We conducted a prospective study to evaluate the neurological manifestations of dengue infection. In this study, 263 patients of DF were observed for neurological manifestations. In the present study, varied neurological manifestations were observed in association with DF. In this study, we observed that 8.3% (22/263) of patients had neurological complication. The neurological complication in dengue infection has been hypothesized through pathogenic mechanisms concerned with neurotropism, leading to encephalitis, meningitis and myelitis, and systemic complications, thereby resulting in encephalopathy, stroke, and hypokalemic paralysis, and postinfections like immune-mediated acute disseminated encephalomyelitis (ADEM), GBS, and optic neuritis. [2] Encephalopathy may be due to hyponatremia, cerebral edema, and microvascular frank hemorrhage. The exact incidence and types of neurological manifestations in dengue have not been reported. Various discrete data are available regarding neurological illness in dengue. In a study, neurological manifestation was seen in 0.5-6.2% of patients with DHF and the mortality rate was 22%; [4] a positive Kernig's sign with meningitis have also been reported in 5.4% of patients with dengue. [5] Jackson et al. (2008) [6] reported that 401 cases of suspected viral central nervous system (CNS) infections were investigated for evidence of dengue infection. Frequency of the neurological manifestations of dengue among these CNS cases was found to be 13.5% (54/401). Clinical manifestations among dengue-positive CNS cases included encephalitis in 51.8% (28/54), meningitis in 33.3% (18/54), seizures in 11.1% (6/54), and acute flaccid paralysis/GBS in 3.7% (2/54) of cases. The clinical diagnosis of dengue neurological infection corresponded with laboratory confirmation in 22.2% (12/54) of cases only. Of the cases, 3.7% (2/54) died who had dengue neurological infection. [6] The patients presented with encephalitis-like illness in DF who may have normal cerebrospinal fluid findings except mildly increased cerebrospinal fluid protein. It can masquerade as other types of acute viral encephalitis. However, its clinical course and prognosis are usually favourable. [7] Among the neurological manifestation of DF, encephalopathy has been well-reported [8],[9],[12] and has classically been thought to result from the multisystem derangement that occurs in severe dengue infection with liver failure, shock, and coagulopathy, thereby causing cerebral insult. However, there is increasing evidence for dengue viral neurotropism, suggesting that in a proportion of cases, there may be an element of direct viral encephalitis. In the present study, encephalopathy had been seen in a significant number of patients and correlated to other studies. [9],[12] In the current study, encephalopathy was seen in 18.18% (4/22) of the cases [Table 4]. Another study conducted in 26 patients revealed that 10 were suffering from brachial neuritis, four had encephalopathy, three were consistent with the diagnosis of GBS, three had hypokalemic paralysis associated with DF, and two had acute viral myositis. [9] Opsoclonus myoclonus syndrome was diagnosed in two patients, myelitis in one, and acute disseminated encephalomyelitis was also diagnosed in one patient. Among the CNS manifestations of DF, seizure is an important symptom presented [10],[14],[15] and it is one of the most common neurological manifestations of DF. [15] In the current study, seizure was seen in 12/263 patients, and it was most common CNS manifestation (54.5%) [Table 4]. In some studies, epilepsia partialis continua has also been reported as the initial manifestation of dengue. [17] Meningitis is also a frequently reported CNS manifestation [11] in DF and meningitis was observed in four patients and it was the second most common manifestation seen (18.18%) in the current study. Meningitis may be an initial presentation in uncomplicated dengue infection. [11] For the patients who are suffering from viral meningitis, DF may be the etiology in endemic areas. Intracerebral hemorrhage is a fatal neurological manifestation of dengue and this has been reported in few literatures. [13] In some studies, intracerebral hemorrhage has been seen in 28.6% of cases as neurological complications of dengue infection. [18] In the current study, intracerebral hemorrhage was seen in 9.09% (2/22) of the cases. Opsoclonus myoclonus syndrome, [19],[20] acute disseminating encephalomyelitis, [21] transverse myelitis, [22] epidural hematoma [23] and GBS [24] were reported as rare neurological manifestations in DF; however, these neurological illnesses were not seen in our patients. Hypokalemic periodic paralysis has also been reported in some studies. [26]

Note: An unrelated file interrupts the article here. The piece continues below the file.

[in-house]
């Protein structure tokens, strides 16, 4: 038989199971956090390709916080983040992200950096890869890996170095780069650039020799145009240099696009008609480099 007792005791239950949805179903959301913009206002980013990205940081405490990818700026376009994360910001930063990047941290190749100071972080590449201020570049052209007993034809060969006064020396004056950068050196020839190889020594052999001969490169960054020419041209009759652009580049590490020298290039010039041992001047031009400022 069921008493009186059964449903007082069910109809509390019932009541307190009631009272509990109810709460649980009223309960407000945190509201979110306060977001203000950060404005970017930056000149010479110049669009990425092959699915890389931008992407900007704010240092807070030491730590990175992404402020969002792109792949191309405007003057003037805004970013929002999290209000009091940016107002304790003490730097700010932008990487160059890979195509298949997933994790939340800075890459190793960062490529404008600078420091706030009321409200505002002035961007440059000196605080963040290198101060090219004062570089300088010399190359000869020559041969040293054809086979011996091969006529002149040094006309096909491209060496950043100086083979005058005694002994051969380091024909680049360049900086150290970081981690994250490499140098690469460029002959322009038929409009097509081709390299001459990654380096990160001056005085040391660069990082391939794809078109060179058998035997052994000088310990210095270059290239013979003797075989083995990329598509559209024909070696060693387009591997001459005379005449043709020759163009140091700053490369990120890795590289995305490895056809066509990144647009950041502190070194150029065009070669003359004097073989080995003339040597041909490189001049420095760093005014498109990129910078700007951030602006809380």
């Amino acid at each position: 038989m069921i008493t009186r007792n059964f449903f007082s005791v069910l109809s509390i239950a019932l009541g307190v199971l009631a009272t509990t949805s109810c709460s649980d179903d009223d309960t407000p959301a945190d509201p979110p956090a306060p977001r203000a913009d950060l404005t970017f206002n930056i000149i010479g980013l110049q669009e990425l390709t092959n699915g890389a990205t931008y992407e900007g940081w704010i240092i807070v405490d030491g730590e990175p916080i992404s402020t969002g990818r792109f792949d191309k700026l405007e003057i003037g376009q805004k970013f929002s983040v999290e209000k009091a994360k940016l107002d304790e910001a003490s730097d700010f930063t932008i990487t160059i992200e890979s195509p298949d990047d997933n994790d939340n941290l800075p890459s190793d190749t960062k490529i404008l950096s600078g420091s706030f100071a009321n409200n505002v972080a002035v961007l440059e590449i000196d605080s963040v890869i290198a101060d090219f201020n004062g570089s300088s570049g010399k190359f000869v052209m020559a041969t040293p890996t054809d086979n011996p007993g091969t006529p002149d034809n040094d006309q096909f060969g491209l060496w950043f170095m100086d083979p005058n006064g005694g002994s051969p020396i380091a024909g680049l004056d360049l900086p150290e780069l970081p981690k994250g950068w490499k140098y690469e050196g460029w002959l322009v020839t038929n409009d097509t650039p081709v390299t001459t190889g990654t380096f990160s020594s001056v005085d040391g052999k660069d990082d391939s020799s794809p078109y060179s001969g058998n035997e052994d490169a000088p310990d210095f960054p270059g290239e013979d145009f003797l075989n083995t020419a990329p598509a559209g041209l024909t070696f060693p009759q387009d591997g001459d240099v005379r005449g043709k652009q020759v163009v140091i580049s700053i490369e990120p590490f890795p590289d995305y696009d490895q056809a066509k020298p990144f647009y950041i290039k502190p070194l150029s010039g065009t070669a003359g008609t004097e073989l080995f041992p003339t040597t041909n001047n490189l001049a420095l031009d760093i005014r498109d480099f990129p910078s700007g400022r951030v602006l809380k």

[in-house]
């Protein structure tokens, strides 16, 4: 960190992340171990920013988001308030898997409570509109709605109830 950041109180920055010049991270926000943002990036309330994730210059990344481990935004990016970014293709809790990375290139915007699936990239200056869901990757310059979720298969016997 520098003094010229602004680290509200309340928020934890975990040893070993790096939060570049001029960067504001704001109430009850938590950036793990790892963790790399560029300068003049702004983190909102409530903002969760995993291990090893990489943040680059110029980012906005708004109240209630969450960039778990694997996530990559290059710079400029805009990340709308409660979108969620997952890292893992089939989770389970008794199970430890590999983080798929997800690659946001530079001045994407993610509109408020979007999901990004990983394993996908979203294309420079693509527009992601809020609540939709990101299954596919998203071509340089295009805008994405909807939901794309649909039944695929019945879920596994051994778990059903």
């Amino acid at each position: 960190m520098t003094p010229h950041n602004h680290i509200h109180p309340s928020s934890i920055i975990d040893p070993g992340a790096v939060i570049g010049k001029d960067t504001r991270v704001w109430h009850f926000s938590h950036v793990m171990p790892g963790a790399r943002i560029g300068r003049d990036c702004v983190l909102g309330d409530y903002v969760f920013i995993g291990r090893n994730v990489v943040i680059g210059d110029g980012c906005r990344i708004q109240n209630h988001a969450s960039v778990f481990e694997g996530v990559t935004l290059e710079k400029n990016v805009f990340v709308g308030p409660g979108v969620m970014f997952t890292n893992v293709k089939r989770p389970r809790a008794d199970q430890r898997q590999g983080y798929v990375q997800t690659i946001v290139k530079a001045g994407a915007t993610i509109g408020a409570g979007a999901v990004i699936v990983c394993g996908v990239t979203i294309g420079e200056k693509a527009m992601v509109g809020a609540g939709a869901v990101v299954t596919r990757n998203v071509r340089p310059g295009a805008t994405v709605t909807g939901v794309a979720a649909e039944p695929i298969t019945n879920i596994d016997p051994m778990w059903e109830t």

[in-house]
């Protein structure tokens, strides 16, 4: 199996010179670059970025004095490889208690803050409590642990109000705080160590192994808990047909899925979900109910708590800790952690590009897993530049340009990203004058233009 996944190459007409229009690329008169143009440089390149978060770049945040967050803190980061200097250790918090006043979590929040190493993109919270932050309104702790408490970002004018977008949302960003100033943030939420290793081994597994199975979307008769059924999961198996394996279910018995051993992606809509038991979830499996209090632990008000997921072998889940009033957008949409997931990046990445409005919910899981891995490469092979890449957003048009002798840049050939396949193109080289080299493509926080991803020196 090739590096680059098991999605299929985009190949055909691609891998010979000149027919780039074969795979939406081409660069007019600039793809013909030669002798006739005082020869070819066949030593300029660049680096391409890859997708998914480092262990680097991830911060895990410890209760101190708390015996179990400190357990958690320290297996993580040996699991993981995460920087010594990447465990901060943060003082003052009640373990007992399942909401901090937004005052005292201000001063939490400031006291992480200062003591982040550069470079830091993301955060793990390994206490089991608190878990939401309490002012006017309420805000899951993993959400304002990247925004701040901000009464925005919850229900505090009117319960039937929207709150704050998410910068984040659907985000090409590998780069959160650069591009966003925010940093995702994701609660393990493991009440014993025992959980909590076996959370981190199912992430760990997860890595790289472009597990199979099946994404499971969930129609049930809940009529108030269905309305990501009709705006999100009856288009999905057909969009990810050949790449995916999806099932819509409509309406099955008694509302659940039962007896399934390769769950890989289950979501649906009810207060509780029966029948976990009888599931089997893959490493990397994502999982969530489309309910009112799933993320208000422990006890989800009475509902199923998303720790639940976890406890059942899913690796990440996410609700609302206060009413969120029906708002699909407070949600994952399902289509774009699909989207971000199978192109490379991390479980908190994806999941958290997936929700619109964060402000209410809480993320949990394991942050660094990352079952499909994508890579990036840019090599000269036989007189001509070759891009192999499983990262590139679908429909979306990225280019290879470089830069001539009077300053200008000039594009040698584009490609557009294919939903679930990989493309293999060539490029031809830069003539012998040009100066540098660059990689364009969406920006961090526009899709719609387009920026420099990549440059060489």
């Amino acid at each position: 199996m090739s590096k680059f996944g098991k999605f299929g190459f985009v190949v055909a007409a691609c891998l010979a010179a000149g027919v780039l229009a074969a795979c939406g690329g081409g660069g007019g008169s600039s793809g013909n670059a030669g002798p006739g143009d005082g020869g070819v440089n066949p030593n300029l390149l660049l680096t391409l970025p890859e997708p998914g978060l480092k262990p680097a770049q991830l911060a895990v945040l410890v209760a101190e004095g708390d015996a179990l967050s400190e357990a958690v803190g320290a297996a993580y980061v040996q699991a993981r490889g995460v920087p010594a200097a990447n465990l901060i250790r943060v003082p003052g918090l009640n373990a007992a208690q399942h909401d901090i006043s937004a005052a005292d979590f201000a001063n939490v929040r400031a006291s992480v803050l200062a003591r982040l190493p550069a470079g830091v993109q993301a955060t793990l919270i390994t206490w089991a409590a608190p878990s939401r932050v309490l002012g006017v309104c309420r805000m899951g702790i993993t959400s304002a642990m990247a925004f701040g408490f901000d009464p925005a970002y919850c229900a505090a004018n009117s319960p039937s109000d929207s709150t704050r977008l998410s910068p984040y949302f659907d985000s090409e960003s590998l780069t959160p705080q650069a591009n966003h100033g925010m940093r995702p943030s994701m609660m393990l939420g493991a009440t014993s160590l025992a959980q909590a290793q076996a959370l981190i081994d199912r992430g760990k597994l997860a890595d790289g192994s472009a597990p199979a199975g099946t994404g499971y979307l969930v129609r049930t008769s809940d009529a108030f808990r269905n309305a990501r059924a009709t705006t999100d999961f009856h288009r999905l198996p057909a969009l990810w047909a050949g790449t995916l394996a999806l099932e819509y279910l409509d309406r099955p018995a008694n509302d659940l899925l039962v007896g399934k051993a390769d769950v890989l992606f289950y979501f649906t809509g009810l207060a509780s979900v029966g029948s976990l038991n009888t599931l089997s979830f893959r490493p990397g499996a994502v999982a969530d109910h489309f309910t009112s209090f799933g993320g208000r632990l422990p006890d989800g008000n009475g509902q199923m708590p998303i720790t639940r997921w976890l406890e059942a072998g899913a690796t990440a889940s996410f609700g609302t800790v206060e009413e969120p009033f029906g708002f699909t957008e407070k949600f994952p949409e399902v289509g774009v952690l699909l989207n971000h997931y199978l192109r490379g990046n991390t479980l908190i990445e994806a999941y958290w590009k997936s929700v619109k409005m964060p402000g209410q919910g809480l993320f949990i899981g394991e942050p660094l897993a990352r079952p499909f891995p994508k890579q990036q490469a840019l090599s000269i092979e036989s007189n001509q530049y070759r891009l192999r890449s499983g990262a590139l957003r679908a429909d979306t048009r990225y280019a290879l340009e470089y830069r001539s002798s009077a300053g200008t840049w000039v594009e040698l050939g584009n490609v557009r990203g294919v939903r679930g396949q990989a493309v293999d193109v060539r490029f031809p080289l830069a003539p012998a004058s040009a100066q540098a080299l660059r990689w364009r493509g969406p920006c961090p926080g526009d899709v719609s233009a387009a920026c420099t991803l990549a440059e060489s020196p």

Table 4: Neurological manifestations

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   Conclusion Top

Although the neurological manifestations are widely reported in dengue infection, detailed exact data are not available. The current study will help to understand the nature and severity of the neurological manifestations of dengue infection in endemic areas.

   Acknowledgement Top

Department of Radiology and Department of Microbiology, G.S.V.M. Medical College, Kanpur.

   References Top

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Correspondence Address:
Vishal Kumar Gupta
Department of Medicine, GSVM Medical College, Kanpur - 208 002, Uttar Pradesh
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Source of Support: None, Conflict of Interest: None

DOI: 10.4103/1755-6783.162370

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  [Figure 1], [Figure 2], [Figure 3]

  [Table 1], [Table 2], [Table 3], [Table 4]